- Posted on 06 Jul 2012 10:00 am
How many of you have used the social networking sites like Facebook, Twitter in a more functional and purposeful manner? I bet, everyone will have the social network accounts and the world is connected with it in many ways. Not only for the ad-on, but these sites are the only medium to share your updates in the form of photos, videos and blog posts and thus sharing something noble in your account for promoting purpose; is the most demanding ways for the social media users.
Using the power of social media for social welfare is a very noble function and that of course includes the promotion of the wildlife conservation especially the wild species like Indian tigers. Surprisingly, where one end is talking about the merciless poaching of these innocent creatures, the world is taking multiple initiatives to create awareness among the individuals through various ways; and social media are among one of them where people find independence in sharing their views and opinions publicly.
Common guys, how long will we talk about the lost species and will hue and cry for “only 1411 left”. It is time now to discover and follow the present species and catch their glimpses at various tiger reserves in India. Interestingly, many people make a majestic trip to appreciate these wild beasts and capture them in their cameras and then upload them in their websites. Others may “like” the post, comment on them or “share” them thus brings great publicity to these places (wild reserves).
Facebook Page: http://www.facebook.com/ranthamborenationalpark
A British conservationist Julian Matthews has created a social media group to allow free membership to the people especially the “tiger lovers” to follow their favorite tigers especially in Bandhavgarh and Ranthambore. He himself has extracted the database and collected information to find that Ranthambhore has 46 tigers (22 new cubs, born between October 2011 and May 2012) while Bandhavgarh has 26 identified tigers and several unrecorded ones. Surprisingly, these data were being discovered through the citizen photography by mapping and tracking the population. Thanks to the animal lovers and to their amazing cameras.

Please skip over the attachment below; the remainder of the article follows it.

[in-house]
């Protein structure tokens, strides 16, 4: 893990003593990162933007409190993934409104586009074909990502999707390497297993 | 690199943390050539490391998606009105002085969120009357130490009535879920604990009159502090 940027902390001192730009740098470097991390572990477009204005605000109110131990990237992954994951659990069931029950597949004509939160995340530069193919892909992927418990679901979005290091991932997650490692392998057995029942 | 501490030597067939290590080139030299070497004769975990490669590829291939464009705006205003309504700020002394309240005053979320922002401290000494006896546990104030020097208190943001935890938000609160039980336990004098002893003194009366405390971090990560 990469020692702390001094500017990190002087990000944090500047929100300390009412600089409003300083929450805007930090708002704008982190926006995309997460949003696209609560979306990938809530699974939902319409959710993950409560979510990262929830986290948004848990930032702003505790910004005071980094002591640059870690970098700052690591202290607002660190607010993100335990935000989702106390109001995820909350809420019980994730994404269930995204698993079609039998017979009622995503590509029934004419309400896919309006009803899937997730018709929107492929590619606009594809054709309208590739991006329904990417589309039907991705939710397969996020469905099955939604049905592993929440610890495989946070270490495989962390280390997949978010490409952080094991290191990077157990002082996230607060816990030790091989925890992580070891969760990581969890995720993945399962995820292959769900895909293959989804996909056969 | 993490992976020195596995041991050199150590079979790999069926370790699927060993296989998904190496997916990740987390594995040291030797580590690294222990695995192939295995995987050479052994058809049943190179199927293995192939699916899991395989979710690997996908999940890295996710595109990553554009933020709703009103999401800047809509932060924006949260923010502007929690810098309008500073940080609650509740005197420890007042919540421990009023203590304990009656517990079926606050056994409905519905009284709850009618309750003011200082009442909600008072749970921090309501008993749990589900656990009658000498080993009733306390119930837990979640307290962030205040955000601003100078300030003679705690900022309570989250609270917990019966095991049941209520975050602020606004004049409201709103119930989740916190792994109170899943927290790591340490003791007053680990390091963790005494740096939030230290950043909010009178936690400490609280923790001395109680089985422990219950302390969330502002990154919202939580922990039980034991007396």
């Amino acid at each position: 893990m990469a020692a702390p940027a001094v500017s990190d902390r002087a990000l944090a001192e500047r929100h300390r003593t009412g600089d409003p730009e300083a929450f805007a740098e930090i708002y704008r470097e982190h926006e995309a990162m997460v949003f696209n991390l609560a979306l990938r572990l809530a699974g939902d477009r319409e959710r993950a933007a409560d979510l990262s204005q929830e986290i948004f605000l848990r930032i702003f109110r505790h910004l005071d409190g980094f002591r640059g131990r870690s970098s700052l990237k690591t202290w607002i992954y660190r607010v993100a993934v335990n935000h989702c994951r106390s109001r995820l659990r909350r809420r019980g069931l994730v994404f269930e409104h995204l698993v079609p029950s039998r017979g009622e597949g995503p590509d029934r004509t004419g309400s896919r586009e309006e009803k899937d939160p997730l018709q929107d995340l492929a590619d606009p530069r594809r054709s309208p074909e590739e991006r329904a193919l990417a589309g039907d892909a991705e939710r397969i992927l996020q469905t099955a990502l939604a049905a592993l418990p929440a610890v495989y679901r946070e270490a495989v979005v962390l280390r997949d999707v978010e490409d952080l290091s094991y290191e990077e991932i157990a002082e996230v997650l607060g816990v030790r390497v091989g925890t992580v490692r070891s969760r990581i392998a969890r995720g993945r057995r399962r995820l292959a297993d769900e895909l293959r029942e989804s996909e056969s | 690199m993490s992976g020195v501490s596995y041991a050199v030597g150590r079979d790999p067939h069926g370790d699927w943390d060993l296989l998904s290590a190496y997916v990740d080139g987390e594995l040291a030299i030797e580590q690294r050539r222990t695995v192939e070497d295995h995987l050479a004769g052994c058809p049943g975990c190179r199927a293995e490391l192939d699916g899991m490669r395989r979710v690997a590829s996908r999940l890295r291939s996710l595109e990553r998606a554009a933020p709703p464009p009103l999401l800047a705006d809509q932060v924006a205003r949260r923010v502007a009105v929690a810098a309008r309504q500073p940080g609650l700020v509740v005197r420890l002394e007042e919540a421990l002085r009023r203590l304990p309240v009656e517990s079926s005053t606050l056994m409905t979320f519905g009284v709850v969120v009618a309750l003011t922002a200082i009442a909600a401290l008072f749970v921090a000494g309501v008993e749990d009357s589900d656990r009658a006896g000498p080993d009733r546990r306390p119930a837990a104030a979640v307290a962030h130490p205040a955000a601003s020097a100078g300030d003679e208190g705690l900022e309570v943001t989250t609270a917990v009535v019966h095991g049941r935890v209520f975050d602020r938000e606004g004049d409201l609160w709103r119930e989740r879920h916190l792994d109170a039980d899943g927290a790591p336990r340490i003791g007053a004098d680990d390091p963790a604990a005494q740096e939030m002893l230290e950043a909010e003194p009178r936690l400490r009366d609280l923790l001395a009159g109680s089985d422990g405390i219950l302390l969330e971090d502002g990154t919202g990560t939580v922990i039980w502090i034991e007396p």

Facebook Page: http://www.facebook.com/indiawildlife
Consequently, the experienced conservationists thus identify the uploaded tigers and compare them with their present databases. “The mapping and tracking of the population through citizen photography creates a better chance of survival”- says Satyendra Tiwari, a lodge owner in Bandhavgarh.
In an another rapid story, the importance of Facebook thus being highlighted specially for the tiger conservation when we find thousands of shares being posted to expose the brutal poaching or the pretty presence of these majestic demons amidst the dense jungles. Quite interesting to discover that India is the third largest user of Facebook and in the coming three years the counts are expected to be more. As it allows to “share”, “like” and “follow” the popular social organization, a concept of tiger preservation thus blooms heartily under its shade.
Facebook Page: http://www.facebook.com/savethetigerindia
An excerpt from an example of a 21 year old engineering student, Ramit Singal signifies how Facebook brings a marvelous contribution in preserving the endangered species. Being an avian fan, Singal discovered that the set up of a cement factory will affect the nearby migratory birds; he uploaded a before and after photograph of that area on Facebook and surprisingly, received more than 100 shares in one day. Further, a non profitable portal, ‘Conservation India’, jumped in and after four applications and repeated visits to the municipal authorities an investigation was ordered and finally the construction was halted being revealing upon the presence of fly ash in the factory.
Apart from that the launch of a new iPhone app has exposed the power and portability of the mobile devices that allows the users to upload pictures and data spotted in real time. With project NOAH Rangers, the younger members can edit content, identify species with technical support. Interestingly, users can easily log in through their existing accounts on Facebook and Gmail.
Facebook Page: http://www.facebook.com/corbettnationalpark
Bringing greater and nobler advantages to the wildlife preservation and saving the tiger species, Facebook and other social media groups have contributed very effectively with their catchy applications and features. A world which is interestingly free to join, share and comment our views and can definitely appreciate the natural world which is filled with so many amazing creatures.
Facebook Page: http://www.facebook.com/ndtvsaveourtigers
*Inspired from the article by Yolande D’Mello – The Times Group Network.